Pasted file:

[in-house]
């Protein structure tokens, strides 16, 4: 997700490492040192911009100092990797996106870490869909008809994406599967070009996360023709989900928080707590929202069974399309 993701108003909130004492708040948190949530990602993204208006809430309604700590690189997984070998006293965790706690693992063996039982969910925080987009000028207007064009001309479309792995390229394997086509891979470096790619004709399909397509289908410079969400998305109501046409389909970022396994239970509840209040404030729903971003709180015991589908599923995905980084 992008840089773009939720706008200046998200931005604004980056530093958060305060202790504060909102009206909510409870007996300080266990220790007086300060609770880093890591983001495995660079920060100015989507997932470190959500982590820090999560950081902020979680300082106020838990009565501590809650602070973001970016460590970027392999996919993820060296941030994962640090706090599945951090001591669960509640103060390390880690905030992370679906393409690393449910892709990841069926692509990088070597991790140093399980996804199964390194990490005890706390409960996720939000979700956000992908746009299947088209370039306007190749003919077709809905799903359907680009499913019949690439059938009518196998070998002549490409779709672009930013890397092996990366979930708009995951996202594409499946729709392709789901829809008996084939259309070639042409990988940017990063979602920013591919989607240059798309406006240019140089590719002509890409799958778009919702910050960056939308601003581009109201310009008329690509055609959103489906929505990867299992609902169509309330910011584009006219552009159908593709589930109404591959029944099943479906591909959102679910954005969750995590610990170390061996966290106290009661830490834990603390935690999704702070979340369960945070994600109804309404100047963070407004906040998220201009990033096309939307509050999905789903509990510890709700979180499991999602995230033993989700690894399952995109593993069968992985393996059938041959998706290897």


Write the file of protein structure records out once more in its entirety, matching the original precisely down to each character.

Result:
[in-house]
């Protein structure tokens, strides 16, 4: 997700490492040192911009100092990797996106870490869909008809994406599967070009996360023709989900928080707590929202069974399309 993701108003909130004492708040948190949530990602993204208006809430309604700590690189997984070998006293965790706690693992063996039982969910925080987009000028207007064009001309479309792995390229394997086509891979470096790619004709399909397509289908410079969400998305109501046409389909970022396994239970509840209040404030729903971003709180015991589908599923995905980084 992008840089773009939720706008200046998200931005604004980056530093958060305060202790504060909102009206909510409870007996300080266990220790007086300060609770880093890591983001495995660079920060100015989507997932470190959500982590820090999560950081902020979680300082106020838990009565501590809650602070973001970016460590970027392999996919993820060296941030994962640090706090599945951090001591669960509640103060390390880690905030992370679906393409690393449910892709990841069926692509990088070597991790140093399980996804199964390194990490005890706390409960996720939000979700956000992908746009299947088209370039306007190749003919077709809905799903359907680009499913019949690439059938009518196998070998002549490409779709672009930013890397092996990366979930708009995951996202594409499946729709392709789901829809008996084939259309070639042409990988940017990063979602920013591919989607240059798309406006240019140089590719002509890409799958778009919702910050960056939308601003581009109201310009008329690509055609959103489906929505990867299992609902169509309330910011584009006219552009159908593709589930109404591959029944099943479906591909959102679910954005969750995590610990170390061996966290106290009661830490834990603390935690999704702070979340369960945070994600109804309404100047963070407004906040998220201009990033096309939307509050999905789903509990510890709700979180499991999602995230033993989700690894399952995109593993069968992985393996059938041959998706290897």